The Real Reason Investors Should Be Excited About Canada’s Expected Marijuana Legalization


Big things are afoot in the legal cannabis space. Following a year of many firsts, the biggest news looks to be the expected legalization of recreational marijuana by this coming summer in Canada. Should Canada move forward with the Cannabis Act in June and vote to legalize, it would become the first developed country in the world to do so, and only the second country overall behind Uruguay. And as things stand now, legalization looks extremely likely.

Meanwhile, growers in Canada have been busy expanding their production capacity as quickly as their balance sheets will allow. Growers like Canopy Growth Corp.(NASDAQOTH: TWMJF) and Aurora Cannabis (NASDAQOTH: ACBFF) appear fully capable, based on recent expansion updates, of producing in excess of 400,000 kilograms of dried cannabis per year when fully ramped up.

A tipped-over bottle of dried cannabis lying atop a messy pile of cash.

View photos

A tipped-over bottle of dried cannabis lying atop a messy pile of cash.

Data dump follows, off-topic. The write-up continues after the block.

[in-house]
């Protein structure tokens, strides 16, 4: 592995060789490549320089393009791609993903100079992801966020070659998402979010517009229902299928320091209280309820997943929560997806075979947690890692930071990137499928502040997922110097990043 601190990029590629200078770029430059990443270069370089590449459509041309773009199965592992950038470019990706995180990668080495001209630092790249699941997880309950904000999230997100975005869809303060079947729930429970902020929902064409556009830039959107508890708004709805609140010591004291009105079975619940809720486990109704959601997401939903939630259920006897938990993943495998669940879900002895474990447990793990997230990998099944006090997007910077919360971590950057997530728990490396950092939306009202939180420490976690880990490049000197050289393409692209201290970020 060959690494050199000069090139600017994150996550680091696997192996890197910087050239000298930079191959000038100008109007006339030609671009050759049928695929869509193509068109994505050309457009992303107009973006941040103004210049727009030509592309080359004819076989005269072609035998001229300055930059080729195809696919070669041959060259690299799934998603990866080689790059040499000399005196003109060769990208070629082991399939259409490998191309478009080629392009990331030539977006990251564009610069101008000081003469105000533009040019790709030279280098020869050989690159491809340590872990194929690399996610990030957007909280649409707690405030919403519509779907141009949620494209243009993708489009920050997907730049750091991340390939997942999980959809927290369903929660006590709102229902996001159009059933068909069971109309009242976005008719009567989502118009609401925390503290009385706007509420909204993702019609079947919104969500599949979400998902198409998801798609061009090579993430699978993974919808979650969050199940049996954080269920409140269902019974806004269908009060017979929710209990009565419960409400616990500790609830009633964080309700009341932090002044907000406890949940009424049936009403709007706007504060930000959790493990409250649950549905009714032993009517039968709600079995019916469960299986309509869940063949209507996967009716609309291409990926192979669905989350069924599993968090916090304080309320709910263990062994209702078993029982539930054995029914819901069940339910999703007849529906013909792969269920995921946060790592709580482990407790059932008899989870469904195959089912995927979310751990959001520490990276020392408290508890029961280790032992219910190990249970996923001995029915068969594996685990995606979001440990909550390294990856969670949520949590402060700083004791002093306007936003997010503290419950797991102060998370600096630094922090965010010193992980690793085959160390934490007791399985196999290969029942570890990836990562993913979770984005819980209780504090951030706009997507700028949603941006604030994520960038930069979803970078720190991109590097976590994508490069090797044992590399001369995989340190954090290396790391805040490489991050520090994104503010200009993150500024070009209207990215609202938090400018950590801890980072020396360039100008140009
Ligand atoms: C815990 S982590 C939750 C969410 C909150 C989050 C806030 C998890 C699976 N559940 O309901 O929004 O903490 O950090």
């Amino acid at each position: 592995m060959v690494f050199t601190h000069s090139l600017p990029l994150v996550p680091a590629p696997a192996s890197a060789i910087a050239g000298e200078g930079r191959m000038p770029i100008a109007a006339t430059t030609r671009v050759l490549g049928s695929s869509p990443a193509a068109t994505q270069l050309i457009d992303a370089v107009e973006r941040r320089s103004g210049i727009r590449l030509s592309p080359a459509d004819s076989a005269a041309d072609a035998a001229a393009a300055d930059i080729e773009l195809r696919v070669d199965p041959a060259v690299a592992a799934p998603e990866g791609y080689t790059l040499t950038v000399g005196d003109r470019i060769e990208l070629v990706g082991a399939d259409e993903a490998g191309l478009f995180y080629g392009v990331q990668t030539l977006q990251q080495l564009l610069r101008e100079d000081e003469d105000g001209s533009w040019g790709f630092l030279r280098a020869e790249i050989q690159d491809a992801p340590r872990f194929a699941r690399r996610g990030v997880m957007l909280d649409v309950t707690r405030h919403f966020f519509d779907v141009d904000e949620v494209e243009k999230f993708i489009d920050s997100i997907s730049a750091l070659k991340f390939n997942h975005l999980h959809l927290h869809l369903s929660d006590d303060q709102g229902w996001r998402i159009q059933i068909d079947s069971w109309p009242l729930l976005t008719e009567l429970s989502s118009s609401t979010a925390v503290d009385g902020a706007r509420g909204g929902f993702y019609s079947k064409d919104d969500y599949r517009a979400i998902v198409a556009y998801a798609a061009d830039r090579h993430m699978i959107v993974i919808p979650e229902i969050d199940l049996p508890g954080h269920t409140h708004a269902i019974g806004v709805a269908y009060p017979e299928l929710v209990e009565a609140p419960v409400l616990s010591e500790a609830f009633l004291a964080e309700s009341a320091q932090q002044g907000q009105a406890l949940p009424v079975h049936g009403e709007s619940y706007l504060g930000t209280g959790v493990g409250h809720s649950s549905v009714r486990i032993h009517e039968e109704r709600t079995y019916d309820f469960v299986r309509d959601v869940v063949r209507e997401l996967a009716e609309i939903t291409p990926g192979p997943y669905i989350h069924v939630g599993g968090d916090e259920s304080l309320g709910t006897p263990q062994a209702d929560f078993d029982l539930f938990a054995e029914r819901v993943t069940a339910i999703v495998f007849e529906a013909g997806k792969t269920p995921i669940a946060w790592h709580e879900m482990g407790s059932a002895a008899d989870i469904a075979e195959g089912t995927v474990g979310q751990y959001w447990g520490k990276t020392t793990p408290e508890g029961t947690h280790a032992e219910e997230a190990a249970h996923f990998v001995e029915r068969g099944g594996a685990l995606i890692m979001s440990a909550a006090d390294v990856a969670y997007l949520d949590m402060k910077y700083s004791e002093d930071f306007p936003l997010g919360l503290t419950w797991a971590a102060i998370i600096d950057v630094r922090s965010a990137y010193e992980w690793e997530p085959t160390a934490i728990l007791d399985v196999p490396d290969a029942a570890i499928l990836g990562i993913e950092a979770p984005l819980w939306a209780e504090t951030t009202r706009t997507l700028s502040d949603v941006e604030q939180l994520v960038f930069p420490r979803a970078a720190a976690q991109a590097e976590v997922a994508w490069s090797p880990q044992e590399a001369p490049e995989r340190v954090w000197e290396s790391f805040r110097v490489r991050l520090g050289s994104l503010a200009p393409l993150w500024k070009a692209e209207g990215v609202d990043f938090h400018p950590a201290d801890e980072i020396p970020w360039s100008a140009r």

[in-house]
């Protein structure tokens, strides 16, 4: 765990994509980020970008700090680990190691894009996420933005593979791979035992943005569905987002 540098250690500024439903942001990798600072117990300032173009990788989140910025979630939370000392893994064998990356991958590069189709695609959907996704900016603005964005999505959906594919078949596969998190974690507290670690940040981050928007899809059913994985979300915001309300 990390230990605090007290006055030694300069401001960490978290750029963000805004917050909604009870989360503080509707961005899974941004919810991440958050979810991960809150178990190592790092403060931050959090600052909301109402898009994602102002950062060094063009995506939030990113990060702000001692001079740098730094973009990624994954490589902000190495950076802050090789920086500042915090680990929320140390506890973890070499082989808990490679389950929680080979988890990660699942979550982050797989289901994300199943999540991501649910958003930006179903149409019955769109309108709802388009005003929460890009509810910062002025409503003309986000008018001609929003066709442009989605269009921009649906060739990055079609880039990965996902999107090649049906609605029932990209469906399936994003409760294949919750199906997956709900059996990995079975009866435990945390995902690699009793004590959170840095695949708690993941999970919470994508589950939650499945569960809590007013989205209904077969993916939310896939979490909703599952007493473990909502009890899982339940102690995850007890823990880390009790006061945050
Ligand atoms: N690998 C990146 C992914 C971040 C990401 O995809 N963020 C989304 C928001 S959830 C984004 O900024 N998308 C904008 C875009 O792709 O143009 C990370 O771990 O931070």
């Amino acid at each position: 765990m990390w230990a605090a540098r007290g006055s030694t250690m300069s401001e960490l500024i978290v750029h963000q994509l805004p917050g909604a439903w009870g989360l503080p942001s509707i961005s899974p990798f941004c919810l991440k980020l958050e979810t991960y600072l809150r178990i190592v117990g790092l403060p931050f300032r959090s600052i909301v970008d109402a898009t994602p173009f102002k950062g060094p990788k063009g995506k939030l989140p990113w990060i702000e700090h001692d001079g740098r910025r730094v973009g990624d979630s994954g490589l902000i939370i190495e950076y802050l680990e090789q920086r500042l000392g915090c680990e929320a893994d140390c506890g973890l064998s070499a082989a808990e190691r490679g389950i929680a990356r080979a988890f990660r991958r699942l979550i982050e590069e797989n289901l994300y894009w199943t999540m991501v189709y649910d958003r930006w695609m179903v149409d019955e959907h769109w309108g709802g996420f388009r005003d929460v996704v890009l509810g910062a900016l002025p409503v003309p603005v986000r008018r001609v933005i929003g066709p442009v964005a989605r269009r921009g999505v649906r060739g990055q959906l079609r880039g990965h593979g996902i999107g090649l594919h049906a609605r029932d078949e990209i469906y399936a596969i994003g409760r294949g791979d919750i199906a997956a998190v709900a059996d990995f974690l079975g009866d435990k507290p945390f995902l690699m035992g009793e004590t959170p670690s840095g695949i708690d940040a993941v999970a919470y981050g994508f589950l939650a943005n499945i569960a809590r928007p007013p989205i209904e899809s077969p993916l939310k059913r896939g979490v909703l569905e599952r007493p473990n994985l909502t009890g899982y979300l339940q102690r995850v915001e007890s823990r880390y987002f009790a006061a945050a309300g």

Image source: Getty Images.

This expected legalization, capacity expansion, and shift in favorability toward cannabis among the public, has Wall Street and investors stoked, to say the least. Pot stock valuations have exploded higher by triple- and quadruple-digit percentages since the beginning of 2016 in anticipation of sales doubling or tripling on an annual basis over the next couple of years.

Why marijuana stock investors should be thrilled with Canada’s expected legalization

But what if I told you that rapidly rising sales and even profits aren’t the real reason why investors should be excited about Canada’s expected legalization of adult-use weed. Instead, pot stock investors should be thrilled that legalization could put an end to, or at least reduce, the biggest issue they face: dilution. It’ll do so by opening the door to financial institutions that’ve primarily been shut out of the industry.

The issue for banks is pretty clear: With the exception of Uruguay, marijuana is illegal in every other country around the globe. This means that financial institutions offering basic banking services to pot-based businesses could face two types of penalties. First, they could be fined by regulators in countries where cannabis illegal. The other possibility is banks could face criminal charges. These two concerns have pretty much kept financial institutions on the sidelines, despite the opportunity that servicing the weed industry presents.

However, that changed in February with legalization in Canada looking likely. Canopy Growth, the largest marijuana stock by market cap, completed a 175 million Canadian dollar offering (US$135.9 million) that was co-led by Bank of Montreal (NYSE: BMO) and GMP Securities. It marked the first time that one of Canada’s five big banks dipped its toes in the water when it came to equity financing for the cannabis industry.

By: Sean Williams, The Motley Fool